How does one define quality when it comes to cars? Well there is the much talked about ‘perceived quality’ – that which we see and feel – and other elements that encompass the robustness and longevity of components.
Volkswagen has always done a great job of ensuring everything the driver and other occupants can see and come into contact with creates an impression of high quality.
I remember driving a Volkswagen Polo on a launch in 2001 and noticing the bonnet had gas struts keeping it aloft without the need for a prop.
At the time it would have been one of the elements that made it stand out from the rest of the small car sector.
But the MG6 we tested recently in Fleet News also had this feature – still absent from most cars in the medium sector – but nothing else about it made us think it could be described as a high-quality product.
Volkswagen has managed to cultivate this image of quality and dependability in a similar way that most Japanese manufacturers have.
There have been periods where some Volkswagen products have suffered particular issues relating to a specific engine component, but its reputation among most car buyers for reliability remains untarnished.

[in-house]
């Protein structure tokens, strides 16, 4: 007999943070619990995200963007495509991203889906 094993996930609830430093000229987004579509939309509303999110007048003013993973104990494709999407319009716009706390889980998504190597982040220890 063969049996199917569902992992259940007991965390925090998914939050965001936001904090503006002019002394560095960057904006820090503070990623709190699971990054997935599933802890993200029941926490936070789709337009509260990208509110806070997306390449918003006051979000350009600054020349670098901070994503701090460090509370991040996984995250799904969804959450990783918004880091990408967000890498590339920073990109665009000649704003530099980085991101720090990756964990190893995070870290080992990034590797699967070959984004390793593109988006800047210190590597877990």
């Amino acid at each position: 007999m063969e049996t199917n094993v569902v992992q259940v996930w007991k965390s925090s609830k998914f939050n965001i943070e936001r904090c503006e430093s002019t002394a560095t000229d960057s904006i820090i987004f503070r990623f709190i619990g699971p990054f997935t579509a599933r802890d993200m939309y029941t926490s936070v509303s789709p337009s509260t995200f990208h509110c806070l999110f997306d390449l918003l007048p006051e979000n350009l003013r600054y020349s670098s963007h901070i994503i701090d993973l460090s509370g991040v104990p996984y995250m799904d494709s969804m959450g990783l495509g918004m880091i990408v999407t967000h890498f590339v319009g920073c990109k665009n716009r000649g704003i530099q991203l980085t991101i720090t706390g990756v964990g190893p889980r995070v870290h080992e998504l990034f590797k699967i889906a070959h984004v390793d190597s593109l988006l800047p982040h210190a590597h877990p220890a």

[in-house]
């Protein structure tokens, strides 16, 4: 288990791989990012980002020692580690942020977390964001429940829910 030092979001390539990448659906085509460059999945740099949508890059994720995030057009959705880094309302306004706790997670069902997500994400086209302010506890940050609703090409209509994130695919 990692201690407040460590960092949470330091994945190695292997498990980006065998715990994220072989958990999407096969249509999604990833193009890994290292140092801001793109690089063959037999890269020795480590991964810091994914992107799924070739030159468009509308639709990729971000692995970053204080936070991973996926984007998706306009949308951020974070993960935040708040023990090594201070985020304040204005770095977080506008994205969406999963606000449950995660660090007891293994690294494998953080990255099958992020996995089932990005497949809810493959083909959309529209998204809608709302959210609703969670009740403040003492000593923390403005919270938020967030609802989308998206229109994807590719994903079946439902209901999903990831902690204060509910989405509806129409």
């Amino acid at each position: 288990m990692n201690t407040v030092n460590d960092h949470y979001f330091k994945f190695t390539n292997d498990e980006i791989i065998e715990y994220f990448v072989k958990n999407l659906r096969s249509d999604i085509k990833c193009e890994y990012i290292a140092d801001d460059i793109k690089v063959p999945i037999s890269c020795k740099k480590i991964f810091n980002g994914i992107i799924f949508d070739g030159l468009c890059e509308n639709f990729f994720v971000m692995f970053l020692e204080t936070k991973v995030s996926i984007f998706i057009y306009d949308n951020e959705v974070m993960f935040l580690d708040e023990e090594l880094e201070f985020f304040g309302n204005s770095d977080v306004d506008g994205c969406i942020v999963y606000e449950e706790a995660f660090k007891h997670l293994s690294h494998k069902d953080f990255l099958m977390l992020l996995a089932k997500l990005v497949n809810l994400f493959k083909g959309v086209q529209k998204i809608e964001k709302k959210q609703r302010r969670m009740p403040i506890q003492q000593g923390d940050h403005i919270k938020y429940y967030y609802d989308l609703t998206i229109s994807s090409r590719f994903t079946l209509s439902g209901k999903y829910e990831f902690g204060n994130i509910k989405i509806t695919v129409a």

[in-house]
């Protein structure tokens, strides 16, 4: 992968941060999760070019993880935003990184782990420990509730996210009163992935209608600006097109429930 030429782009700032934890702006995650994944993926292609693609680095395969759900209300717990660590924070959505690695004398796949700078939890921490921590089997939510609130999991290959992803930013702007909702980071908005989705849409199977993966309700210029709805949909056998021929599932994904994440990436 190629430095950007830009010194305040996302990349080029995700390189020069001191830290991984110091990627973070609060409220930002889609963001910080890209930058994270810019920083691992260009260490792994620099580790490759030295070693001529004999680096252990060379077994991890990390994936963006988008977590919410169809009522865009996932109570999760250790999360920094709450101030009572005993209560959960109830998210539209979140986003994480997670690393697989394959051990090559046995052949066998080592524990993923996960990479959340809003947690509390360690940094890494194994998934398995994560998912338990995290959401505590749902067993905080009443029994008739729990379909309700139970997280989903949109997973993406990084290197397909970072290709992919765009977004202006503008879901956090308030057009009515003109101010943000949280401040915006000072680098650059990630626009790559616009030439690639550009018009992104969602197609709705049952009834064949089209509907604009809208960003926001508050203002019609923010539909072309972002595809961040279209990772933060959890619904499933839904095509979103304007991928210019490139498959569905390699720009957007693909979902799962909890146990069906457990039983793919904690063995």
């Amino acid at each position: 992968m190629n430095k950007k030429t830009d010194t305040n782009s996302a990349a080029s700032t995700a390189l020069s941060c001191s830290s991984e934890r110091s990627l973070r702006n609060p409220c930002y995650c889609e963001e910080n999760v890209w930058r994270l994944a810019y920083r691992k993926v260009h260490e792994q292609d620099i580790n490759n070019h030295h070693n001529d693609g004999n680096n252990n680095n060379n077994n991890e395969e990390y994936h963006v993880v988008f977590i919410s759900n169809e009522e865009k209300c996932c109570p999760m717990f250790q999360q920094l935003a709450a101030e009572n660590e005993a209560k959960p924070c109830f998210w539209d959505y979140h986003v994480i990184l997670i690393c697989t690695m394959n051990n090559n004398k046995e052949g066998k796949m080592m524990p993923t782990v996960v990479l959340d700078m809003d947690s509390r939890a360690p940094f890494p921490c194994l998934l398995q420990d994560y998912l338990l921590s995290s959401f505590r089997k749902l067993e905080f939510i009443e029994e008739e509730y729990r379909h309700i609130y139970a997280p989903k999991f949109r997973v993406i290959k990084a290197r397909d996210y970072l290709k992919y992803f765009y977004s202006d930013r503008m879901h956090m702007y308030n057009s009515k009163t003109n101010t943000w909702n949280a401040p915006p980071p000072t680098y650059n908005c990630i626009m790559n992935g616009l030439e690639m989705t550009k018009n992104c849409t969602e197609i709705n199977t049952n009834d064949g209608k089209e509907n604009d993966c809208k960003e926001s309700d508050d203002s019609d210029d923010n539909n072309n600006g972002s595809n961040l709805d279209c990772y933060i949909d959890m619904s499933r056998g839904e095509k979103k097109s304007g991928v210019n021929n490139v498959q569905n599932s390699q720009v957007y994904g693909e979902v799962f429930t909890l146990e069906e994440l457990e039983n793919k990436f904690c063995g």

It’s only relatively recently that Japanese manufacturers have begun selecting materials that appeal to European tastes, with the Japanese perhaps clinging on to the assumption that if it looks and feels like a solid piece of plastic, then it’s built to last.
I took a ride in a 20-year-old Japanese car last weekend, and those hard black plastics look hardly any older and more worn than on the day the car was was built. Coincidentally (looking at the page opposite), it was a Mazda.
And so to the Passat. Despite having its origins in the Passat launched in 2006, it still looks and feels a cut above other mainstream models it competes against, and Volkswagen has been so successful at getting customers to buy into this reassuringly sohpisticated and solid feel.
Yes, the quality is good, and it has allowed Volkswagen to become the benchmark to which the others aspire to.
The Passat might not excite, but it feels good and the little details inside make it look like a more expensive product.